«Смотри, сказал певец <безмудый>, —
Мои алмазы, изумруды —
Я их от скуки разбирал.
А! кстати, брат, — он продолжал, —
Когда тебе бывает скучно,
Ты что творишь, сказать прошу».
В ответ бедняга равнодушно:
— Я? я <муде> себе чешу.

 

The poor fellow replies: “I scratch my testicles.” In his epigram on Boileau, Sravnenie (“Comparison,” 1813-17), Pushkin explains the difference between himself and the author of L'Art poétique:

 

Не хочешь ли узнать, моя драгая,
Какая разница меж Буало и мной?

У Депрео была лишь запятая,
А у меня две точки с запятой.

My dear, do you want to know
the difference between Boileau and me?
Desprèaux had only a comma [,]
And I have a colon with a comma [: ,].

 

In a letter of May 16, 1835, to Pushkin Katenin (whose name has teni, “shadows,” in it) says that names like Kukolnik (a mediocre poet, Gogol’s schoolmate) strongly smack of Perrault and plays on a line from Canto Four of Boileau’s L'Art poétique (1674), Il n'est point de degré du médiocre au pire (there is no degree from mediocre to worst):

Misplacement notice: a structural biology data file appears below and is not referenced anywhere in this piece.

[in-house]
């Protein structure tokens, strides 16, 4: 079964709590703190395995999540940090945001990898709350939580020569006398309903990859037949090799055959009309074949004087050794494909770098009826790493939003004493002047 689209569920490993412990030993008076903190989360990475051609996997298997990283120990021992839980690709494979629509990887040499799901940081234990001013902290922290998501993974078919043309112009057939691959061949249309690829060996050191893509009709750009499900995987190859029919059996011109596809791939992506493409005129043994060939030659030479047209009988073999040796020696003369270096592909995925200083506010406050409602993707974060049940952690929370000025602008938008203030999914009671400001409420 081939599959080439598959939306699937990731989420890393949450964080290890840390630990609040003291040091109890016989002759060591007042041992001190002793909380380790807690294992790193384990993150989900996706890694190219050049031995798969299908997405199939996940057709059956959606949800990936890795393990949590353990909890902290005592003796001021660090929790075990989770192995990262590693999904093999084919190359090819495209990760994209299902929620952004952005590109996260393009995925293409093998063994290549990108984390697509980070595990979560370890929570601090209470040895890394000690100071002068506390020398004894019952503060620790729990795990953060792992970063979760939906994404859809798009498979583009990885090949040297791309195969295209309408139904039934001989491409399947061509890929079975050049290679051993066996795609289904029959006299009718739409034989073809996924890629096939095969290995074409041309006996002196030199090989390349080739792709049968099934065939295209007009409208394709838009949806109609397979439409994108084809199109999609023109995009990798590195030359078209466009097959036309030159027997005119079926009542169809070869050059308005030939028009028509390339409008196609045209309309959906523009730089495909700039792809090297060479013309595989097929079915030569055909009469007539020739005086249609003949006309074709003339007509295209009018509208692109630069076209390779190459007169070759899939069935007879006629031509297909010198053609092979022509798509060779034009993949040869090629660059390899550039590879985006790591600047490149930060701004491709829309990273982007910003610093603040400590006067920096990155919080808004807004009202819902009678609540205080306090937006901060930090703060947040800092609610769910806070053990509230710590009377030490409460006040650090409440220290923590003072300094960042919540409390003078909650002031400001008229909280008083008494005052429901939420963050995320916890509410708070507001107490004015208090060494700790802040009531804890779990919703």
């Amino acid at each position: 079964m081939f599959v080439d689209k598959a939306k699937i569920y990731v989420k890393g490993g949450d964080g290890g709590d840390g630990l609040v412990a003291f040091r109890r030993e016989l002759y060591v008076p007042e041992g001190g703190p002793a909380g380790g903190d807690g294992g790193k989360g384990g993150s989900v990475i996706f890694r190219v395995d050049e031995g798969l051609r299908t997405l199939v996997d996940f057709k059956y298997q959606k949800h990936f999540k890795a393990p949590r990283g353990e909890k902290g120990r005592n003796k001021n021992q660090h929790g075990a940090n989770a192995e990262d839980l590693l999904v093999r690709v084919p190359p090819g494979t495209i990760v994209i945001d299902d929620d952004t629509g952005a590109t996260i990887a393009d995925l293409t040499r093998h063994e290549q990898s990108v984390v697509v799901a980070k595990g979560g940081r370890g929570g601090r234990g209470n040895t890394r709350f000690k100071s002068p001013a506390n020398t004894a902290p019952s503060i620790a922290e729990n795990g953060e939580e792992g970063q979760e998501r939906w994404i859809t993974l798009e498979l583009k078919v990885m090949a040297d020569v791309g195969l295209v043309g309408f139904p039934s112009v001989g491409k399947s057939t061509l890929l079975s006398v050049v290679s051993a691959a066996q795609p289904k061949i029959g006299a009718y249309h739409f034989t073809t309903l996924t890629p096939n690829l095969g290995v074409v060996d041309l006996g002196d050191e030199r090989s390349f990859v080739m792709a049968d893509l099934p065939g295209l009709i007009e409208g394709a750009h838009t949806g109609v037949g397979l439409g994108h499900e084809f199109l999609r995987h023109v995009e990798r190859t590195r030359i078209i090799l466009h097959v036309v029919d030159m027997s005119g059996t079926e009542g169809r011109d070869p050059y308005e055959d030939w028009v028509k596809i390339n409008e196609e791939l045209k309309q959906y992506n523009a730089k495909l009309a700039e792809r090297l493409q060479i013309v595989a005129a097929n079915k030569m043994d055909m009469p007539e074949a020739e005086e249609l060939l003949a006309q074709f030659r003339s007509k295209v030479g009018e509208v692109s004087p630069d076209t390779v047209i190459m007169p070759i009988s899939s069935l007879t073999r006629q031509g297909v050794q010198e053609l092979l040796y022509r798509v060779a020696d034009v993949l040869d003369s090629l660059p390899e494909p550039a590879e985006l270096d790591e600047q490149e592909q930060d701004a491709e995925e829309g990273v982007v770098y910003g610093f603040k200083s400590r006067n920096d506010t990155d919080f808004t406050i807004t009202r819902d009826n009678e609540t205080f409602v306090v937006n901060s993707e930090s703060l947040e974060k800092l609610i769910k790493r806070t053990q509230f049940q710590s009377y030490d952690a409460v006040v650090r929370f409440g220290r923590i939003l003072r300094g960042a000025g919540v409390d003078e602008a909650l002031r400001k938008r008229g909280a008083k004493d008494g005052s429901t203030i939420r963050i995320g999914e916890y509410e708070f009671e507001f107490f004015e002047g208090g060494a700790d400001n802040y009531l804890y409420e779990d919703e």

Судя по твоим, увы! слишком правдоподобным словам, ты умрёшь (дай бог тебе много лет здравствовать!) Вениямином русских поэтов, юнейшим из сынов Израиля, а новое поколение безъимянное; ибо имена, подобные Кукольнику, sentent fort le Perrault. Где ему до Шаховского? У того везде кое-что хорошо. Своя Семья мила, в Аристофане целая идея, и будь всё как второй акт, вышла бы в своём роде хорошая комедия; князь не тщательный художник и не великий поэт, но вопреки Boileau: